Now, if someone is coming to you with neck and back issues, I would make sure, like any exercise, that you are doing it correctly. Flat back, no rounding, no pain, head up, elbows back, tongue on the roof of the mouth, etc. Sure, the plank is a GREAT core exercise. Yes, standing isometric core exercises are fantastic.
But every now and then, lie down on your back, do a SIT-UP, and see what you got.
I would be more concerned with getting in enough hyperextension work, glute-exercise work, hip mobility exercises, and psoas-release type work.
Question: What are the Top-3 pieces of advice, that you have learned over your career that you would give to a “green” trainer? Derrick Bell
Answer: Man, tough question Derrick as I’m not sure I can narrow it down to only 3. Let me see what I can do.
1. Focus on the customer. It is not about YOU. It’s about your client. Do everything you can to make sure you provide an amazing experience and session for your clients.
2. Immerse yourself in learning. I call it “Master Your Craft.” You should always be reading a book, listening to a book on tape or podcast, attend at least 2 conferences per year, watch DVD’s, have mentors, be part of a “Mastermind” Group.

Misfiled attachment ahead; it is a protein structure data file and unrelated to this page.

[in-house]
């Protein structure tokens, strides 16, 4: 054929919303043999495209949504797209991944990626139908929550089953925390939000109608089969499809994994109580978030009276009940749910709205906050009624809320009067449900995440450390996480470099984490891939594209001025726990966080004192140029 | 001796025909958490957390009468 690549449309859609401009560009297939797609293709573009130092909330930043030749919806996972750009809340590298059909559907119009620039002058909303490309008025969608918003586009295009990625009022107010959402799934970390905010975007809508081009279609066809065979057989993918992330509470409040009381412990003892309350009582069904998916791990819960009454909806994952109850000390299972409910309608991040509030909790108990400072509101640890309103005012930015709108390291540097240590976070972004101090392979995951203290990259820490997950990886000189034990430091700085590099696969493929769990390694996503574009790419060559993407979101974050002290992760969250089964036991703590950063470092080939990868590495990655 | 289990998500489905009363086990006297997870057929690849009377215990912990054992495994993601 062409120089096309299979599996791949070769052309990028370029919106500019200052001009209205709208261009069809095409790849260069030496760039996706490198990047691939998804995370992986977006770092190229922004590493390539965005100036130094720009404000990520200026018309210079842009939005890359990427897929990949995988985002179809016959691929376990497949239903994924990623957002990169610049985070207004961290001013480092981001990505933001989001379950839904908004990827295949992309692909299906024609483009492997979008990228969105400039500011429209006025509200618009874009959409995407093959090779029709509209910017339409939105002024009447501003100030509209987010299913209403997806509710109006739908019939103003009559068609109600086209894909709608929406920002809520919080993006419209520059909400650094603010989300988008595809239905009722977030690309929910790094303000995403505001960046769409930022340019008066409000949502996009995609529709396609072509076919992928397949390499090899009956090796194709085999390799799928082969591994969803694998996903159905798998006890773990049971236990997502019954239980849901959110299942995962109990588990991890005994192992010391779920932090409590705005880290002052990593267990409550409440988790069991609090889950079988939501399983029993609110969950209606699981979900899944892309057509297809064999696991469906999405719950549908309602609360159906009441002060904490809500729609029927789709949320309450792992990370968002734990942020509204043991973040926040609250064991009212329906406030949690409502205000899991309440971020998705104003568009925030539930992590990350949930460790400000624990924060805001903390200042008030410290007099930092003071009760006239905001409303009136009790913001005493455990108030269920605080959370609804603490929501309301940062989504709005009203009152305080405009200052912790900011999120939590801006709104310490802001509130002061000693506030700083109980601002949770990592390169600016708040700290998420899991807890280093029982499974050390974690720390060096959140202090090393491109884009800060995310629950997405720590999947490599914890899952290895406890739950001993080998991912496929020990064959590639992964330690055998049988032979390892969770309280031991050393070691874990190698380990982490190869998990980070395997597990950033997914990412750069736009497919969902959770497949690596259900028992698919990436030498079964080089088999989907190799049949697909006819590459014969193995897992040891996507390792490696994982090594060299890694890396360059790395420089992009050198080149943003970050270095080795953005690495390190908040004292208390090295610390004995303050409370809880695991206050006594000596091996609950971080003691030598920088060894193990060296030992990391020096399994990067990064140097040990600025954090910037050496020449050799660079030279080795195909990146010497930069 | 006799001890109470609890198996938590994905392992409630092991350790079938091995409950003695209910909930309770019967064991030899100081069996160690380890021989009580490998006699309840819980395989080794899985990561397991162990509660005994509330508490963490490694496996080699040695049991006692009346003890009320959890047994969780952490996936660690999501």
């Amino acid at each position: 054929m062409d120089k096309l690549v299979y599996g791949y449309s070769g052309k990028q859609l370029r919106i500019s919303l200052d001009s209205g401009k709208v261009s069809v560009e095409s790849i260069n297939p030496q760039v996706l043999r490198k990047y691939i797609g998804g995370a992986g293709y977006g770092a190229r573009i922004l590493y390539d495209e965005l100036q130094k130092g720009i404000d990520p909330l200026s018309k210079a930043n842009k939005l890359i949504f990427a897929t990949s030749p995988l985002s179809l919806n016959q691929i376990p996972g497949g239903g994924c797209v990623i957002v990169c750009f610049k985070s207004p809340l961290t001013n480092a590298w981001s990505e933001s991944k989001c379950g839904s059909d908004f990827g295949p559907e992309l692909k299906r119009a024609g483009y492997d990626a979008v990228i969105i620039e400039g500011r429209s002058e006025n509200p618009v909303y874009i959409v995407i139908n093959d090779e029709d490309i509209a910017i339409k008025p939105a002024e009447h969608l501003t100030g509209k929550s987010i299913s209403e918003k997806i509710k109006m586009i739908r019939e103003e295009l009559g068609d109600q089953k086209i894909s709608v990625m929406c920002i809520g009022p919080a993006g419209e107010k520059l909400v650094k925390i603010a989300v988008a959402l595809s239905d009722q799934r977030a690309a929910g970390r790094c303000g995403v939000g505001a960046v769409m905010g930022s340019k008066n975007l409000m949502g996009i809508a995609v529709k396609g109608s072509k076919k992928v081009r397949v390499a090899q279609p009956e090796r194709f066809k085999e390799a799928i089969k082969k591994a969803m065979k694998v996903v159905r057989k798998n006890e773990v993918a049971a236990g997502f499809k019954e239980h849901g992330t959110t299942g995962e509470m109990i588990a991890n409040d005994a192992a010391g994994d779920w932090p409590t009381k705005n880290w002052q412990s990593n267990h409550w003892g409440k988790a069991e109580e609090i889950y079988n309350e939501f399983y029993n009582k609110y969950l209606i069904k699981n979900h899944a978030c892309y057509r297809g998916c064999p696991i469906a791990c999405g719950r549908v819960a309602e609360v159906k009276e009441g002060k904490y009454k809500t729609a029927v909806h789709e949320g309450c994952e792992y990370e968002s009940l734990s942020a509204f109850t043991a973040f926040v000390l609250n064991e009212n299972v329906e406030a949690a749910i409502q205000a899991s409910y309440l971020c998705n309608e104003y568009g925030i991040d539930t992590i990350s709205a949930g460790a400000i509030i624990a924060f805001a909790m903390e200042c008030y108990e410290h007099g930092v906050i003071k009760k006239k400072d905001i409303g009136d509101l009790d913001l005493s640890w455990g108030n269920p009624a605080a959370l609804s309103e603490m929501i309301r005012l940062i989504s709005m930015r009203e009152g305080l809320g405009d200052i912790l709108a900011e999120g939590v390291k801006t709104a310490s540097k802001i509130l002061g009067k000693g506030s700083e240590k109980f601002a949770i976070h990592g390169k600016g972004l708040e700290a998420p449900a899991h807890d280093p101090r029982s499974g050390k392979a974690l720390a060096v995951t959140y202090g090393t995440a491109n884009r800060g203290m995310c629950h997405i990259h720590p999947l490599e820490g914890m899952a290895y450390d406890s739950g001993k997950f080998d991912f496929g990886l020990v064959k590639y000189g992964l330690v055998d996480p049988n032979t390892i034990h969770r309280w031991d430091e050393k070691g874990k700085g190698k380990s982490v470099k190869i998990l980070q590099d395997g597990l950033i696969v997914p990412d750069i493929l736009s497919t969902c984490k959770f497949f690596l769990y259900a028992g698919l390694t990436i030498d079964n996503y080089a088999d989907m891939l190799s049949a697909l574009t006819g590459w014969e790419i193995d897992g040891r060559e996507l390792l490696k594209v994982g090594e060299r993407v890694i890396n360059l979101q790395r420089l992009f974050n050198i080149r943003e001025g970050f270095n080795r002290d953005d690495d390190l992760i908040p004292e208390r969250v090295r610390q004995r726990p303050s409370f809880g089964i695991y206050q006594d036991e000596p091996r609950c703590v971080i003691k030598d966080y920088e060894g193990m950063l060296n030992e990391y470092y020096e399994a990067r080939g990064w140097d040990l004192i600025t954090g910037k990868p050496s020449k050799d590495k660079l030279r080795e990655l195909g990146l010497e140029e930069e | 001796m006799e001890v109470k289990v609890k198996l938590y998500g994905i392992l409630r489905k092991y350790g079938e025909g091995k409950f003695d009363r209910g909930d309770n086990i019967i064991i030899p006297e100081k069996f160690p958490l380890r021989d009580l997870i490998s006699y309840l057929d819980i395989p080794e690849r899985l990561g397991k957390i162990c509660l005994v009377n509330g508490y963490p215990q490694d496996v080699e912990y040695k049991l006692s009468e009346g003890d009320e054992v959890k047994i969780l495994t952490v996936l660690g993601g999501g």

3. Your attitude determines your altitude. Regardless of your circumstance, you “be the change you wish to see.” And if you are in a situation you don’t love, either you CHOOSE to change or you CHOOSE to give it your all to the organization you work for. Don’t half-ass anything. Be ALL-IN!
4. Focus on your WHY…not just the How & What. Your “how” you do something and “what” you do may change, your WHY will not. Always remember WHY you got into this industry. WHAT you are teaching will change over time. HOW you are teaching it will change over time. WHY you are teaching it probably will not.
5. Be prepared to work. If you want to be successful in this field, you must be willing to work your butt off. There is no such thing as “entitlement” when it comes to being a great trainer—EARN IT with years of hard-work!!! While it at times can be physically & emotionally draining because we give so much, it can also be so darned gratifying and fulfilling.
6. Take Care of YOU. And because we give so much in this field, I would likewise say to make sure you treat your own health & fitness world-class also. Focus on getting in your own training time, clean up the nutrition if you have acquired bad habits, and do the little things it takes to be extraordinary. Being a “TRAINER” is a responsibility, not a right. Look the part, act the part, and PLAY THE PART.
Sorry, but that is 6 and not 3. That’s called AND THEN SOME. You must ALWAYS over-deliver!!!!